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J Bone Joint Surg Br. 2011 Feb;93(2):178-83. doi: 10.1302/0301-620X.93B2.24329.

Late peri-prosthetic femoral fracture as a major mode of failure in uncemented primary hip replacement.

Author information

1
Department of Orthopaedic and Trauma Surgery, University of Heidelberg, Schlierbacher Landstrasse 200a, 69118 Heidelberg, Germany.

Abstract

Peri-prosthetic femoral fracture after total hip replacement (THR) is associated with a poor outcome and high mortality. However, little is known about its long-term incidence after uncemented THR. We retrospectively reviewed a consecutive series of 326 patients (354 hips) who had received a CLS Spotorno replacement with an uncemented, straight, collarless tapered titanium stem between January 1985 and December 1989. The mean follow-up was 17 years (15 to 20). The occurrence of peri-prosthetic femoral fracture during follow-up was noted. Kaplan-Meier survival analysis was used to estimate the cumulative incidence of fracture. At the last follow-up, 86 patients (89 hips) had died and eight patients (eight hips) had been lost to follow-up. A total of 14 fractures in 14 patients had occurred. In ten hips, the femoral component had to be revised and in four the fracture was treated by open reduction and internal fixation. The cumulative incidence of peri-prosthetic femoral fracture was 1.6% (95% confidence interval 0.7 to 3.8) at ten years and 4.5% (95% confidence interval 2.6 to 8.0) at 17 years after the primary THR. There was no association between the occurrence of fracture and gender or age at the time of the primary replacement. Our findings indicate that peri-prosthetic femoral fracture is a significant mode of failure in the long term after the insertion of an uncemented CLS Spotorno stem. Revision rates for this fracture rise in the second decade. Further research is required to investigate the risk factors involved in the occurrence of late peri-prosthetic femoral fracture after the implantation of any uncemented stem, and to assess possible methods of prevention.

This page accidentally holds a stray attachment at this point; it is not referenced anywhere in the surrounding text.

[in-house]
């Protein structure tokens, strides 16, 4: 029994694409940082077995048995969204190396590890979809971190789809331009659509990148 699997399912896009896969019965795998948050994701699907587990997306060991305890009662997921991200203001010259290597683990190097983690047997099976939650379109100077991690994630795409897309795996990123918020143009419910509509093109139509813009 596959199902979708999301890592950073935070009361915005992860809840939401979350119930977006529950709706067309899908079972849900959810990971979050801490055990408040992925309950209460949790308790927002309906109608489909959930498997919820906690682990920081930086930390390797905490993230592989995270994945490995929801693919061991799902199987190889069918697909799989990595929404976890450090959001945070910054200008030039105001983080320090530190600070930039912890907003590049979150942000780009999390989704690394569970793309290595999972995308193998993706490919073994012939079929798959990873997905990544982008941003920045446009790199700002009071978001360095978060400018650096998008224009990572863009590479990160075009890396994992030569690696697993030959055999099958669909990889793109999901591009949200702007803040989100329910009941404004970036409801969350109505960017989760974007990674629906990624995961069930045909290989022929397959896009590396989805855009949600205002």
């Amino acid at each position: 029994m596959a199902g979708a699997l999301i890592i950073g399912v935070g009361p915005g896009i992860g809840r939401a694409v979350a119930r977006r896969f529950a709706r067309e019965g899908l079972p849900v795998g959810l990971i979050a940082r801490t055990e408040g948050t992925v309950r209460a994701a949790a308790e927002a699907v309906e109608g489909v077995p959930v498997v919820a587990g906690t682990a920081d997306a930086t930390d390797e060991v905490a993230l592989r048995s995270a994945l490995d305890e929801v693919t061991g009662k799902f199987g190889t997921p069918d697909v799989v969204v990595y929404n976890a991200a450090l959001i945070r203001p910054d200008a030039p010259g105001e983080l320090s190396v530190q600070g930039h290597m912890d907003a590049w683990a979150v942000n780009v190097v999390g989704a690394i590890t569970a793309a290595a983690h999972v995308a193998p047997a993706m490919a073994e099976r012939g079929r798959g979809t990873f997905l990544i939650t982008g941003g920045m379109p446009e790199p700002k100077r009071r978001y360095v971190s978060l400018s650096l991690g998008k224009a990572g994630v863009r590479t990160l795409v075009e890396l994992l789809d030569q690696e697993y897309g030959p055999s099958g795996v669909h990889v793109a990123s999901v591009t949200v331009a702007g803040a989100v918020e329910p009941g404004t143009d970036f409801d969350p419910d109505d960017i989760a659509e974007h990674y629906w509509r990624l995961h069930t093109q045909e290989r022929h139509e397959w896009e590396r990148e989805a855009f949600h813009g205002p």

PMID:
21282755
DOI:
10.1302/0301-620X.93B2.24329
[Indexed for MEDLINE]

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